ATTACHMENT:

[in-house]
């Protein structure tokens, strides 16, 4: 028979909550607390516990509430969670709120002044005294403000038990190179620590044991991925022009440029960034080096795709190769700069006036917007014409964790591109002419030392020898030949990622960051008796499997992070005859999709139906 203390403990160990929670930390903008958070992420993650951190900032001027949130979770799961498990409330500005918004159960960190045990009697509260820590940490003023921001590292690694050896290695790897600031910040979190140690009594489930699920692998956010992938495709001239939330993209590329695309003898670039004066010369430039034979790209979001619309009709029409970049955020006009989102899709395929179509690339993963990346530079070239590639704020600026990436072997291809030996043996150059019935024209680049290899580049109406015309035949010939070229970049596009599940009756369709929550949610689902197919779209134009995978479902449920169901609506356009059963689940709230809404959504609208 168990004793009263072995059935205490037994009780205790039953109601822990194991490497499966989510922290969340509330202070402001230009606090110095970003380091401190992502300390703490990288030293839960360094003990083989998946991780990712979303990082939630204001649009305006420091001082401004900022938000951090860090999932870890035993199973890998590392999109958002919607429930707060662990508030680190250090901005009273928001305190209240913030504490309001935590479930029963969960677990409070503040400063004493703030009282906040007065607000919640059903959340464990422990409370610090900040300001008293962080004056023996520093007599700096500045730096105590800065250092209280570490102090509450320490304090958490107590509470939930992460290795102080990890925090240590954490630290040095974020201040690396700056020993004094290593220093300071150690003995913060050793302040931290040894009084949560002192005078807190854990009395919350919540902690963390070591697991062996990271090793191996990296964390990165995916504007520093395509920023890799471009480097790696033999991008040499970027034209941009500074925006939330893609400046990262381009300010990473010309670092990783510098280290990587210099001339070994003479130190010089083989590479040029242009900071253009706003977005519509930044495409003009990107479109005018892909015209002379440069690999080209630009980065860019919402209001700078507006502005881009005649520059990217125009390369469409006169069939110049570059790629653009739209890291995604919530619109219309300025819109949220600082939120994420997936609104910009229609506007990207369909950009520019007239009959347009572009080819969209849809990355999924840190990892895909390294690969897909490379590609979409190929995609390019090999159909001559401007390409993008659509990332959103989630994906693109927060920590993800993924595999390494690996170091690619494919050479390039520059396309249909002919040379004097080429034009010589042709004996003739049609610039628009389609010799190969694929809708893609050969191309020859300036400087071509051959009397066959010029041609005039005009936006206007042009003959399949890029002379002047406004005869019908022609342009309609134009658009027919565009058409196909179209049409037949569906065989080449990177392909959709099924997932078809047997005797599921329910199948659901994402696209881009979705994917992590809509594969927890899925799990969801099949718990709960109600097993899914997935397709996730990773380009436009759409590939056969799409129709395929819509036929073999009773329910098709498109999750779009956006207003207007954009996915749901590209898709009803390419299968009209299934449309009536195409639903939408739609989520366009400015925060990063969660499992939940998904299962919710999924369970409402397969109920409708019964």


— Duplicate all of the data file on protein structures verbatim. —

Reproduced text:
[in-house]
């Protein structure tokens, strides 16, 4: 028979909550607390516990509430969670709120002044005294403000038990190179620590044991991925022009440029960034080096795709190769700069006036917007014409964790591109002419030392020898030949990622960051008796499997992070005859999709139906 203390403990160990929670930390903008958070992420993650951190900032001027949130979770799961498990409330500005918004159960960190045990009697509260820590940490003023921001590292690694050896290695790897600031910040979190140690009594489930699920692998956010992938495709001239939330993209590329695309003898670039004066010369430039034979790209979001619309009709029409970049955020006009989102899709395929179509690339993963990346530079070239590639704020600026990436072997291809030996043996150059019935024209680049290899580049109406015309035949010939070229970049596009599940009756369709929550949610689902197919779209134009995978479902449920169901609506356009059963689940709230809404959504609208 168990004793009263072995059935205490037994009780205790039953109601822990194991490497499966989510922290969340509330202070402001230009606090110095970003380091401190992502300390703490990288030293839960360094003990083989998946991780990712979303990082939630204001649009305006420091001082401004900022938000951090860090999932870890035993199973890998590392999109958002919607429930707060662990508030680190250090901005009273928001305190209240913030504490309001935590479930029963969960677990409070503040400063004493703030009282906040007065607000919640059903959340464990422990409370610090900040300001008293962080004056023996520093007599700096500045730096105590800065250092209280570490102090509450320490304090958490107590509470939930992460290795102080990890925090240590954490630290040095974020201040690396700056020993004094290593220093300071150690003995913060050793302040931290040894009084949560002192005078807190854990009395919350919540902690963390070591697991062996990271090793191996990296964390990165995916504007520093395509920023890799471009480097790696033999991008040499970027034209941009500074925006939330893609400046990262381009300010990473010309670092990783510098280290990587210099001339070994003479130190010089083989590479040029242009900071253009706003977005519509930044495409003009990107479109005018892909015209002379440069690999080209630009980065860019919402209001700078507006502005881009005649520059990217125009390369469409006169069939110049570059790629653009739209890291995604919530619109219309300025819109949220600082939120994420997936609104910009229609506007990207369909950009520019007239009959347009572009080819969209849809990355999924840190990892895909390294690969897909490379590609979409190929995609390019090999159909001559401007390409993008659509990332959103989630994906693109927060920590993800993924595999390494690996170091690619494919050479390039520059396309249909002919040379004097080429034009010589042709004996003739049609610039628009389609010799190969694929809708893609050969191309020859300036400087071509051959009397066959010029041609005039005009936006206007042009003959399949890029002379002047406004005869019908022609342009309609134009658009027919565009058409196909179209049409037949569906065989080449990177392909959709099924997932078809047997005797599921329910199948659901994402696209881009979705994917992590809509594969927890899925799990969801099949718990709960109600097993899914997935397709996730990773380009436009759409590939056969799409129709395929819509036929073999009773329910098709498109999750779009956006207003207007954009996915749901590209898709009803390419299968009209299934449309009536195409639903939408739609989520366009400015925060990063969660499992939940998904299962919710999924369970409402397969109920409708019964």